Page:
Derrick Rose ahead of schedule
Rose tore his left anterior cruciate ligament on April 28 in Game 1 of the Eastern Conference quarterfinals against the Philadelphia 76ers, who went on to upset the Bulls in six games. Rose underwent surgery May 12, and the surgeon, Dr. Brian Cole, said the recovery would take eight to 12 months.
"I remember (the injury)," Rose said recently in an interview with Comcast SportsNet Chicago, his first since the injury. "I remember everything. I remember jumping in the air and coming back down, and just that popping sound. I felt it actually tear when I laid all the way out and it just let go.
"I didn't have that that much pain after that. In the beginning I did, but I didn't want to yell or anything. When that happened, all I could think about was people just talking. You could hear the whole arena, people just whispering all around -- one of the things, like 'Not again. Come on, man. First game back. We had the win' -- and I was just hoping [it was] nothing serious.
"Then we got to the hospital, got in the MRI machine, the whole time praying. Dr. Cole, the Bulls' doctor, came up to me and told me it was torn. I couldn't believe it. That's the closest thing to death, the closest to death I've got to right there, where it just seemed like the wind and everything was taken out [of me]."
Rose, who joined Twitter Sunday, tweeted a picture of himself getting ready to shoot a basketball Tuesday at Berto Center. "Feels good to be back in the gym" was a tweet accompanying the picture.
There's also a new adidas commercial, featuring Rose's rehabilitation and determination to return, that debuted Wednesday.
Despite Rose and several others saying Rose's rehab was ahead of schedule, the most definitive statement about when he'll return was given Saturday by Bulls chairman Jerry Reinsdorf, who told ESPN 1000's "Talkin' Baseball" that he will not rush Rose back until he's 100 percent.
Reinsdorf said he rushed Michael Jordan in his second season, and although that worked out fine, Reinsdorf will not tempt fate with Rose.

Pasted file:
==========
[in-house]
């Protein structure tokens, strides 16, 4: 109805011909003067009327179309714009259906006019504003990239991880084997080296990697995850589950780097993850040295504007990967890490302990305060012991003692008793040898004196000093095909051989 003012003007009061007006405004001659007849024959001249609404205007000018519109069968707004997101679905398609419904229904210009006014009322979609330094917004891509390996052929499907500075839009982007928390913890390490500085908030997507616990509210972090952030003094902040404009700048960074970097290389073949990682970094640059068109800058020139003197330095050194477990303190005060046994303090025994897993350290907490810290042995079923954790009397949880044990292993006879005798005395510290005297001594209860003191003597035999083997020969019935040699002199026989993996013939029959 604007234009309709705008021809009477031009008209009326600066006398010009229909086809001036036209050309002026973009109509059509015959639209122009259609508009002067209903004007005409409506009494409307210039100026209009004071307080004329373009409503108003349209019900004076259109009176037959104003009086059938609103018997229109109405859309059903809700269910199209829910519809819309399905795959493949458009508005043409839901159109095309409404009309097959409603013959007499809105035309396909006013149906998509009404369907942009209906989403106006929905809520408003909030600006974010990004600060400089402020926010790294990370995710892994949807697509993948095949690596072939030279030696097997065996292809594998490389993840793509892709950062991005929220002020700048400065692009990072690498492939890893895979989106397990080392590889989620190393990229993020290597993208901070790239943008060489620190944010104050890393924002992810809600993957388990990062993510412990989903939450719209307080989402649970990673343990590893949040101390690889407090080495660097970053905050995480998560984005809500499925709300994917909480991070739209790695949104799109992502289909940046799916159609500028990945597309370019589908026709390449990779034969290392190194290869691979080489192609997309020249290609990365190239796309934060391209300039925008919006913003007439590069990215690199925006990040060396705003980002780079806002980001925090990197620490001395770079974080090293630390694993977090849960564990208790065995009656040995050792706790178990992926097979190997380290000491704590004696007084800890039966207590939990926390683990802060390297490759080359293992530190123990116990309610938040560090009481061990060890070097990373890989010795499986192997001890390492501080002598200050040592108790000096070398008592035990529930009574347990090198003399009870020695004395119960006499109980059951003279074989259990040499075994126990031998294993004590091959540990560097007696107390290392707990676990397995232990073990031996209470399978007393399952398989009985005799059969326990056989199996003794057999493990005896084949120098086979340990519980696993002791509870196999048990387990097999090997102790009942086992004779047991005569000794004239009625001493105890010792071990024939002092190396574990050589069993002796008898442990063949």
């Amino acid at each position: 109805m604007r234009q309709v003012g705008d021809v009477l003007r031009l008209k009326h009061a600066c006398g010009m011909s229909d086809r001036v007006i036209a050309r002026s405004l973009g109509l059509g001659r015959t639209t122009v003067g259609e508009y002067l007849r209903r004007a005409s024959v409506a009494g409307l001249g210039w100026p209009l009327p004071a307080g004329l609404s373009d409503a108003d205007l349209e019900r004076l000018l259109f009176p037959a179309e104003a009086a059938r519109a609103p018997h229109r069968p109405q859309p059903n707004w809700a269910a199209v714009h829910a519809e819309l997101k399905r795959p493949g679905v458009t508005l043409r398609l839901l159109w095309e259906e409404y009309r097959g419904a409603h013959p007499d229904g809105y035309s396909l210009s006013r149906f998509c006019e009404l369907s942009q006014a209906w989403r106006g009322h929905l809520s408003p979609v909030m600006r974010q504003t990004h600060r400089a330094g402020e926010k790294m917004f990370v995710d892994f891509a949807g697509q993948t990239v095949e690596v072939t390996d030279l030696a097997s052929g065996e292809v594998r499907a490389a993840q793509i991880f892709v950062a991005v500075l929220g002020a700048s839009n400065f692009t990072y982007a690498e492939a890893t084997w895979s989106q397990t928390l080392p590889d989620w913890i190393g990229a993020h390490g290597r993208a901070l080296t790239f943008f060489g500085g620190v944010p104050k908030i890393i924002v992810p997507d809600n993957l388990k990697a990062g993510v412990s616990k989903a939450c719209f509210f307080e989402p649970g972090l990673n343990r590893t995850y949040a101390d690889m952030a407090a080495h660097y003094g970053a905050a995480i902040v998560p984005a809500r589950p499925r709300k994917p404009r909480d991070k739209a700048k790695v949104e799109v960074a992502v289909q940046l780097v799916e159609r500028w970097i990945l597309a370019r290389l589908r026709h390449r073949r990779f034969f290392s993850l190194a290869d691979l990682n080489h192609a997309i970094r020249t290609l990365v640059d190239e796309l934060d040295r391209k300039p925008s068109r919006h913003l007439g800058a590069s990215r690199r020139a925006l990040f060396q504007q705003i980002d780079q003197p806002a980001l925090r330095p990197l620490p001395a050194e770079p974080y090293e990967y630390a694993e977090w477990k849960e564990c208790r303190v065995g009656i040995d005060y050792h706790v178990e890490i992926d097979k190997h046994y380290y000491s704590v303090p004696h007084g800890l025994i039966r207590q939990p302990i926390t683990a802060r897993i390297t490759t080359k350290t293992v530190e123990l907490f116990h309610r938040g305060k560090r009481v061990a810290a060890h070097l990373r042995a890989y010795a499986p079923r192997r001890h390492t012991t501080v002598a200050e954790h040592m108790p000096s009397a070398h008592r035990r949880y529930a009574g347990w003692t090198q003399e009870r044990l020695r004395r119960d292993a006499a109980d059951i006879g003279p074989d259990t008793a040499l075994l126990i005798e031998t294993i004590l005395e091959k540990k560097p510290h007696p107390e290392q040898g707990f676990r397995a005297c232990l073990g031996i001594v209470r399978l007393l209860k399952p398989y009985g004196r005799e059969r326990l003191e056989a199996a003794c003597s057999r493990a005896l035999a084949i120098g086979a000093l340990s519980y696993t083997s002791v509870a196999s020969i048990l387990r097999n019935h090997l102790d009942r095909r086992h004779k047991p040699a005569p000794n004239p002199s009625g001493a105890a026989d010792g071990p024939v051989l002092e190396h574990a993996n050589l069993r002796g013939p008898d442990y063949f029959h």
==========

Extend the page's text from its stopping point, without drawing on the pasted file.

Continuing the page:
"[I'm just] taking my time," Rose told Comcast, which stated the interview took place last month. "I'm definitely two or three weeks ahead of where I'm supposed to be, but that still (doesn't) help the part healing-wise. I've still got to take that time off for my leg to heal.
"Of course, strength-wise it's getting better every day, but scar tissue still has to heal, getting used to me just laying on my knees. Knee's still numb in some areas. Hopefully I'll get over that, but the doctor says I'll forget about it when the season goes on, so I should be all right."
Rose credited his family and friends for supporting him while he's been down.
He spent some of the summer, as he usually does, working out in Los Angeles. His first public comments after the injury were in a video posted on his Facebook page. He said at the time he was doing well and thanked fans for supporting him and told them not to worry, sentiments he echoed in the Comcast interview.
"I'm good, man. I definitely haven't been out like that, but I'm doing fine, just trying to stay positive, keep everything normal," Rose said. "The injury could have been way worse. You've got some people that probably feel worse than I am, but I know I'm going to be all right. I believe in God, my spirits are up and I believe in myself, and I know I'm going to be back even stronger."